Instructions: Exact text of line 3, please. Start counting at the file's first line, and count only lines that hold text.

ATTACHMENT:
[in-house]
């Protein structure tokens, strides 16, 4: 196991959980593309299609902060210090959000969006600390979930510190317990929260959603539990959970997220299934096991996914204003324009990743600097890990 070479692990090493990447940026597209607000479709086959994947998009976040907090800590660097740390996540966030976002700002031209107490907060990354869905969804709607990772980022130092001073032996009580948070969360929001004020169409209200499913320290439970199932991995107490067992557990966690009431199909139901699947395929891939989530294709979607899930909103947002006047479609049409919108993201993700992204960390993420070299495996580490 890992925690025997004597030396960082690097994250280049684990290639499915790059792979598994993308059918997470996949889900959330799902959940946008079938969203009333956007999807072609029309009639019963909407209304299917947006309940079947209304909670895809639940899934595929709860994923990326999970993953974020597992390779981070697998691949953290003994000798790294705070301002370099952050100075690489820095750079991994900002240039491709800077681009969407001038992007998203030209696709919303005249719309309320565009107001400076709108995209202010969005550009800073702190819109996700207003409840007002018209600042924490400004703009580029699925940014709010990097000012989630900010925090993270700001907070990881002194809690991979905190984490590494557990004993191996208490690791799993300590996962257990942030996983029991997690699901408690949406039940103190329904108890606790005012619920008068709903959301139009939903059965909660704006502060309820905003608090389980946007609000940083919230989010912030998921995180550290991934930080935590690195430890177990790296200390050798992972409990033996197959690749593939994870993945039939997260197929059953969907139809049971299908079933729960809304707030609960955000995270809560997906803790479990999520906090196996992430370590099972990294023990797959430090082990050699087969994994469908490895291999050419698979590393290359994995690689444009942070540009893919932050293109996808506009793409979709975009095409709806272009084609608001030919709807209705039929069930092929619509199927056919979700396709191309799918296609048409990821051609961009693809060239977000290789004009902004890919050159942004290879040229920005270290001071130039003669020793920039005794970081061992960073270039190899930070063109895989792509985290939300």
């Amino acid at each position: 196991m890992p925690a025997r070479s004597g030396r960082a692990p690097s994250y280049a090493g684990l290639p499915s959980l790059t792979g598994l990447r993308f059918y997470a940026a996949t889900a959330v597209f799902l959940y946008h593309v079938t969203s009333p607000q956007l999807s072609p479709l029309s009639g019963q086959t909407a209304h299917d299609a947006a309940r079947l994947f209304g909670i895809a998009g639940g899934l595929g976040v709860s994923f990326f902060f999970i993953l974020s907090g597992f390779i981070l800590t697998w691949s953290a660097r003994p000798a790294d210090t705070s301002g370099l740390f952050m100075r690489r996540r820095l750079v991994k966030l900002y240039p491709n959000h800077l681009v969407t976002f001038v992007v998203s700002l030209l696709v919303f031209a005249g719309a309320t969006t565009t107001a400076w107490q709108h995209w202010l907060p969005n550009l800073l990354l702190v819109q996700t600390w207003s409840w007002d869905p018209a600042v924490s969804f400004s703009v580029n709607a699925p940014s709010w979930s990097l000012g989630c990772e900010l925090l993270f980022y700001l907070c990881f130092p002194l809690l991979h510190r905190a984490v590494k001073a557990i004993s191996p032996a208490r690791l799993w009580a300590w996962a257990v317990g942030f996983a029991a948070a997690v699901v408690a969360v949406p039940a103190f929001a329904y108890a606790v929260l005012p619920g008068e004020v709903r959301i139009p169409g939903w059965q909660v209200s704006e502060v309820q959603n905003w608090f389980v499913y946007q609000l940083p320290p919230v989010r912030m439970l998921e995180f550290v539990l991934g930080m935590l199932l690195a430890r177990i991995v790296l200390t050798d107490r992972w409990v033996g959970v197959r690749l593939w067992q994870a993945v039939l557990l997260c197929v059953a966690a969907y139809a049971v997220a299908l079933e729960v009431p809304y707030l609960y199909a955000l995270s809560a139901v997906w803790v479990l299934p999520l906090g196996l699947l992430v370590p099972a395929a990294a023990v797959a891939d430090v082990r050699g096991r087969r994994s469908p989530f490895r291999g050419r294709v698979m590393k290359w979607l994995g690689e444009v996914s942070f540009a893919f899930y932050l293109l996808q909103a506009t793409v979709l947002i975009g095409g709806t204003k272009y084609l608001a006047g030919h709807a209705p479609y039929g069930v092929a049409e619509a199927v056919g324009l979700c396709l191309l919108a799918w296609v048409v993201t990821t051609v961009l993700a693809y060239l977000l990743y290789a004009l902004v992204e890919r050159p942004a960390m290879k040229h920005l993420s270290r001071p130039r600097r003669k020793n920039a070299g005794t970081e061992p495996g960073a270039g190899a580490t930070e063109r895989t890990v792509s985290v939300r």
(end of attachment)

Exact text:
């Amino acid at each position: 196991m890992p925690a025997r070479s004597g030396r960082a692990p690097s994250y280049a090493g684990l290639p499915s959980l790059t792979g598994l990447r993308f059918y997470a940026a996949t889900a959330v597209f799902l959940y946008h593309v079938t969203s009333p607000q956007l999807s072609p479709l029309s009639g019963q086959t909407a209304h299917d299609a947006a309940r079947l994947f209304g909670i895809a998009g639940g899934l595929g976040v709860s994923f990326f902060f999970i993953l974020s907090g597992f390779i981070l800590t697998w691949s953290a660097r003994p000798a790294d210090t705070s301002g370099l740390f952050m100075r690489r996540r820095l750079v991994k966030l900002y240039p491709n959000h800077l681009v969407t976002f001038v992007v998203s700002l030209l696709v919303f031209a005249g719309a309320t969006t565009t107001a400076w107490q709108h995209w202010l907060p969005n550009l800073l990354l702190v819109q996700t600390w207003s409840w007002d869905p018209a600042v924490s969804f400004s703009v580029n709607a699925p940014s709010w979930s990097l000012g989630c990772e900010l925090l993270f980022y700001l907070c990881f130092p002194l809690l991979h510190r905190a984490v590494k001073a557990i004993s191996p032996a208490r690791l799993w009580a300590w996962a257990v317990g942030f996983a029991a948070a997690v699901v408690a969360v949406p039940a103190f929001a329904y108890a606790v929260l005012p619920g008068e004020v709903r959301i139009p169409g939903w059965q909660v209200s704006e502060v309820q959603n905003w608090f389980v499913y946007q609000l940083p320290p919230v989010r912030m439970l998921e995180f550290v539990l991934g930080m935590l199932l690195a430890r177990i991995v790296l200390t050798d107490r992972w409990v033996g959970v197959r690749l593939w067992q994870a993945v039939l557990l997260c197929v059953a966690a969907y139809a049971v997220a299908l079933e729960v009431p809304y707030l609960y199909a955000l995270s809560a139901v997906w803790v479990l299934p999520l906090g196996l699947l992430v370590p099972a395929a990294a023990v797959a891939d430090v082990r050699g096991r087969r994994s469908p989530f490895r291999g050419r294709v698979m590393k290359w979607l994995g690689e444009v996914s942070f540009a893919f899930y932050l293109l996808q909103a506009t793409v979709l947002i975009g095409g709806t204003k272009y084609l608001a006047g030919h709807a209705p479609y039929g069930v092929a049409e619509a199927v056919g324009l979700c396709l191309l919108a799918w296609v048409v993201t990821t051609v961009l993700a693809y060239l977000l990743y290789a004009l902004v992204e890919r050159p942004a960390m290879k040229h920005l993420s270290r001071p130039r600097r003669k020793n920039a070299g005794t970081e061992p495996g960073a270039g190899a580490t930070e063109r895989t890990v792509s985290v939300r």